Upon entering the sanctuary of the church, one immediately notices the four large stained glass windows which add beauty to the worship area. The windows were crafted near the turn of the 20th century by the Povey Brothers of Portland, Oregon. There is no record of their original cost, but an estimate of $700 has been made. The Congregational Church of Dayton has records of spending $300 for their stained glass windows which were also produced by the Povey Brothers in about the same time period. The windows in the First Christian Church are larger resulting in the $700 estimate. In 1984, they were appraised at a replacement cost of nearly $75,000. In January of 1985, the windows were re-cemented, cleaned, repaired and protected by a special outdoor covering at a cost of $4,280. The covering has kept the windows free from vandalism and has proven to be a good insulator to save on winter heating costs.
The following interpretations of the windows are given to help understand the "sermons in glass" that are told through the stained glass.
On the South wall of the sanctuary, is a window which was purchased by the "Y.P.S. of C.E." This was the Young People's Society of Christian Endeavor. The top of the window carries the phrase "The righteous shall flourish like a palm." The picture in the window depicts the scripture. The river represents the Jordan and symbolizes life; the palm symbolizes the righteous man.
Notice two special things about the picture: There is a dove in the lower right hand corner which symbolizes the Holy Spirit and there is a barrel cactus in the lower left hand corner which will not be found in a true Holy Land scene!
The window in the Northeast wall is the "Cross and Banner" window and was donated by the ladies of the church. The bejeweled cross in the center of the window is surrounded by a banner of victory. A crown of victory also surrounds the cross. The banner reads "Blessed are the pure in heart for they shall see God." The two small windows on either side represent the Greek letters "Alpha" and "Omega" which are used to represent the eternality of Christ. The upper window is centered upon the dove which represents the Holy Spirit. The dove is inside the star of David which represents the nations of the Jews, or the people of God.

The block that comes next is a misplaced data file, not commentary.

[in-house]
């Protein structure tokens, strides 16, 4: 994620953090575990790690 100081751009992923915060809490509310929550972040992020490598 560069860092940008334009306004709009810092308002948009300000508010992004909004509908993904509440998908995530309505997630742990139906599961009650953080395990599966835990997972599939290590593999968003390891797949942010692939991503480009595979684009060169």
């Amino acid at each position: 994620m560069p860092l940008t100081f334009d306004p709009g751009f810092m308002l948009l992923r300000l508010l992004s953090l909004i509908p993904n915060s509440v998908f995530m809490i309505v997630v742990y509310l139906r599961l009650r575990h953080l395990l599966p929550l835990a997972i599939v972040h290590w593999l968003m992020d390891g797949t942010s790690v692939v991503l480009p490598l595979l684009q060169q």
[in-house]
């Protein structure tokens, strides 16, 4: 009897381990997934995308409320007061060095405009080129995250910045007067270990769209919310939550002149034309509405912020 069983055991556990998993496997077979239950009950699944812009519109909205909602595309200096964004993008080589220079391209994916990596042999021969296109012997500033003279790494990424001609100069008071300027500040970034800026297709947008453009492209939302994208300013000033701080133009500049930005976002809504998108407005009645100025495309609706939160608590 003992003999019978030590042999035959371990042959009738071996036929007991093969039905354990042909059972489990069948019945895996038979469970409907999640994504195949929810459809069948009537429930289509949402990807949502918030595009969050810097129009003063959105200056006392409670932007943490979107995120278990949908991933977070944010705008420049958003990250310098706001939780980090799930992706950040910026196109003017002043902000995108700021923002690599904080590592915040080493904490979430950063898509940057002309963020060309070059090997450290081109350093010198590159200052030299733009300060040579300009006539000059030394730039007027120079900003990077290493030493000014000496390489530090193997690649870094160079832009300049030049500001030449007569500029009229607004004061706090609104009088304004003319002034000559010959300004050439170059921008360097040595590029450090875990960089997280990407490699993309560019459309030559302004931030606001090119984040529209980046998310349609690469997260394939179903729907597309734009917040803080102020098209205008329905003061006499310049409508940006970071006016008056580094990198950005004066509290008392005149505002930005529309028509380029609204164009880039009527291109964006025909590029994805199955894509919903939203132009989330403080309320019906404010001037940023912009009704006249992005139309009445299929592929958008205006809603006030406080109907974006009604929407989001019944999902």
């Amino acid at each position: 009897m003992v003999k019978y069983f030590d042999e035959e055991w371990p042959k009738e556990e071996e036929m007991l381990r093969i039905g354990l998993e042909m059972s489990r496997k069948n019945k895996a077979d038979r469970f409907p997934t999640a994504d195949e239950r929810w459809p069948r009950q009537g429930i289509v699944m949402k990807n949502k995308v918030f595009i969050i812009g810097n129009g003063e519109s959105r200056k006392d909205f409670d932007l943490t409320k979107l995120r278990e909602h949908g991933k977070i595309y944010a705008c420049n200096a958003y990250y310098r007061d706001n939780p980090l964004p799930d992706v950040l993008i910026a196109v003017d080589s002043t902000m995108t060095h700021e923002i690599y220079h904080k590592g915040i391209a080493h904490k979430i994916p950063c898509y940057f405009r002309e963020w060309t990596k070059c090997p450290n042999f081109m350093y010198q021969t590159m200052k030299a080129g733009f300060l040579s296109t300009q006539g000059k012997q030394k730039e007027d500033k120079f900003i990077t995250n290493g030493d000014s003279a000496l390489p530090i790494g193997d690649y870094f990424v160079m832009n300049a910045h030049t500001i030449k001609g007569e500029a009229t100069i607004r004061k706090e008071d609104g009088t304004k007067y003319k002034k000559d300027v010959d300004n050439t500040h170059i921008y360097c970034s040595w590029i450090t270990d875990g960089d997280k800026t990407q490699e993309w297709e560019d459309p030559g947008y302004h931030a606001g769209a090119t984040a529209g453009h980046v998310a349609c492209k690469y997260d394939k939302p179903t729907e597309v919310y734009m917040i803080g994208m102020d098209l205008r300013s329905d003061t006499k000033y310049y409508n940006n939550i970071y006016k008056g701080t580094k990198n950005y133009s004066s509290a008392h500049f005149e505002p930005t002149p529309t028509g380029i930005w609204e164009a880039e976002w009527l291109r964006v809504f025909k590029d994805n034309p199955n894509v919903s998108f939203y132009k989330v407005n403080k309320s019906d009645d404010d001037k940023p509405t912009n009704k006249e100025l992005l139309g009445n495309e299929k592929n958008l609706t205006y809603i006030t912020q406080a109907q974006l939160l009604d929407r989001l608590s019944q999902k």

Interestingly, the cross and banner window once was installed where the Good Shepherd window now rests. This was before the additional space was added to the sanctuary in the early 1900's. When the new wall was put in place, the Cross and Banner window was moved and the Good Shepherd window was put in its place. The reason for this change is no longer known.
The fourth window is the plainest of the windows. There is no mention of who donated the window, but if the women, the youth, and the Sunday School department donated windows, then that leaves the men's group. The window is a simple pattern that centers around two emblems which could be depicting sheaves of grain. That would depict the harvest theme once more. The upper window has a lamp and a Bible which are based upon the words "A light unto my path." It reminds us that the Word of God is the light that we need to travel the road of faith in the midst of a darkened world.
Additional restoration work is planned for the fall of 2017. The windows will be re-cemented, cleaned, repaired and protected by a new outdoor covering at a cost of $20,000 provided by a grant from the Warren Trust.